This is the second installment of our 'Rooftopping' series (you can see the first from The Midland here), in which we scale some of Manchester's most iconic buildings and get the camera out.
AS TOWERS start to scrape the sky all around the city it's good to don the hi-vis jacket and scale the mother of them all.
Nobody is alone on Manchester Cathedral tower. Here is a community of the ages
Manchester Cathedral tower was the tallest structure in the city for centuries until it was ousted by factory chimneys as industrialisation took over two hundred or so years ago (check our article here).
It was the acid rain created by those chimneys that did for the second tower on the site which had stood since 1421. The Collyhurst sandstone from which it was constructed was crumbling badly, so an architect called JP Holden rebuilt it in a much tougher yellow sandstone in 1868. He added 6m (20ft) and based his design, loosely, on the original.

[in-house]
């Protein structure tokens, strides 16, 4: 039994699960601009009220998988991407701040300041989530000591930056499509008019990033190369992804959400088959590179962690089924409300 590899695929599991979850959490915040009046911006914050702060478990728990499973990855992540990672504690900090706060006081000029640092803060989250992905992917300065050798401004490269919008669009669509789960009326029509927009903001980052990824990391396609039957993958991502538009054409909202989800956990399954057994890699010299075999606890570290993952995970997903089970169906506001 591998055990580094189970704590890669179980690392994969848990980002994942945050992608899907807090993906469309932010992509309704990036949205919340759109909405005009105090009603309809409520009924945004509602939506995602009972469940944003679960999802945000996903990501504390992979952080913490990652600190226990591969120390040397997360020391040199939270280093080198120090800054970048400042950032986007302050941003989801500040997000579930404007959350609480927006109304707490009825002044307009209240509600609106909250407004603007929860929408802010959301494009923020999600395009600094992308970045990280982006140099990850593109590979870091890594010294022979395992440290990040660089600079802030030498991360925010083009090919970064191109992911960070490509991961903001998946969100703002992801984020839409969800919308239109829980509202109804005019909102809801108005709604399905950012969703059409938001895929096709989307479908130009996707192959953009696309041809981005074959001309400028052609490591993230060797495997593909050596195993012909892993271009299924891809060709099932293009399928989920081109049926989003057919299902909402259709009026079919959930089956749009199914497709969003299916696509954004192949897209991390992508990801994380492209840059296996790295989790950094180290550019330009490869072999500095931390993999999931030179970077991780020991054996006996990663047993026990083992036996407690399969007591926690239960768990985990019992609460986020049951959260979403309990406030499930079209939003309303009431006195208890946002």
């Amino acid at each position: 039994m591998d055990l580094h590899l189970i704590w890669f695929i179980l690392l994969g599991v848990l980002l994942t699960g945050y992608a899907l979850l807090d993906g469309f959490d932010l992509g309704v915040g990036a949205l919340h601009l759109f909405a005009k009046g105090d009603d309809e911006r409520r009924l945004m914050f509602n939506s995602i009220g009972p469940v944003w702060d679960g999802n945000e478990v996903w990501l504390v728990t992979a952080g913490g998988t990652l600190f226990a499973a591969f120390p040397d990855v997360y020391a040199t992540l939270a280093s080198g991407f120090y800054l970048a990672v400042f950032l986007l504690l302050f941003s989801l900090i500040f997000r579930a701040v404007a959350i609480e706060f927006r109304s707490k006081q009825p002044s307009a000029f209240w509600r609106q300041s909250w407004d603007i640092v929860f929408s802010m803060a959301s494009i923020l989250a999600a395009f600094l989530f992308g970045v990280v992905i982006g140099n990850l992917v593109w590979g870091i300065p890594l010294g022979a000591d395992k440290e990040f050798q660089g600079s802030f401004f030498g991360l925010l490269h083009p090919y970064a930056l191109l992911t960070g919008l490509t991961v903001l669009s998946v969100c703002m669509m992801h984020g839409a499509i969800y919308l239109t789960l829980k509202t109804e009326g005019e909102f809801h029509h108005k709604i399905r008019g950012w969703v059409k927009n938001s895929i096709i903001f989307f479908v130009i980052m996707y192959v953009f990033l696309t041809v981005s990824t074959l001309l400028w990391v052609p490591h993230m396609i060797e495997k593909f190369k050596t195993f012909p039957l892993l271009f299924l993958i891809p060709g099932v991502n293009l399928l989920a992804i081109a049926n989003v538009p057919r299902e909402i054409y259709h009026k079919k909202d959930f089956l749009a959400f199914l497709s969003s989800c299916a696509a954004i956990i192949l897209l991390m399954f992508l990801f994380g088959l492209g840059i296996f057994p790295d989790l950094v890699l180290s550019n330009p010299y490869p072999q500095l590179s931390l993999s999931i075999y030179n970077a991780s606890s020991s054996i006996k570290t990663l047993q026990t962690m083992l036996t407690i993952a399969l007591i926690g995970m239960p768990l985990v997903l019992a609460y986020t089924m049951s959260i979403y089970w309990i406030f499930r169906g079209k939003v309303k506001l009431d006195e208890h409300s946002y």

Curiously, while scaling the spiral staircase of the tower the walls still appear lined with the local sandstone from a mile north. Was this recyled from the older tower?
You emerge into daylight, 41m (135ft) above the city, into a forest of finials and pinnacles. The effect is magical, a Gothic wonderland of light and detail. There are a few more steps to the flagpole and the uncontained view there.
What is very sweet here and a detail impossible to see from street level are the heads carved around the pinnacles on the tower. These represent faces from the long centuries the various churches on this site have witnessed. Nobody is alone on Manchester Cathedral. Here is a community of the ages, a host of Saxon, Norman, Plantagenet, Tudor, Stuart, Georgian and Victorian people.
Modern Manchester pulses below and its skyline moves and shifts pushing way higher than the tower on this ancient site. Yet having a population of its past watching over us in 2016 I find comforting. We wouldn't be here without those people having been there. No time lives in isolation, the past is always with us, almost as palpable as the present and as uncertain as the future.
Expanded view south east
Manchester and Salford kissing at Greengate Square, with the shadow of the tower bridging the river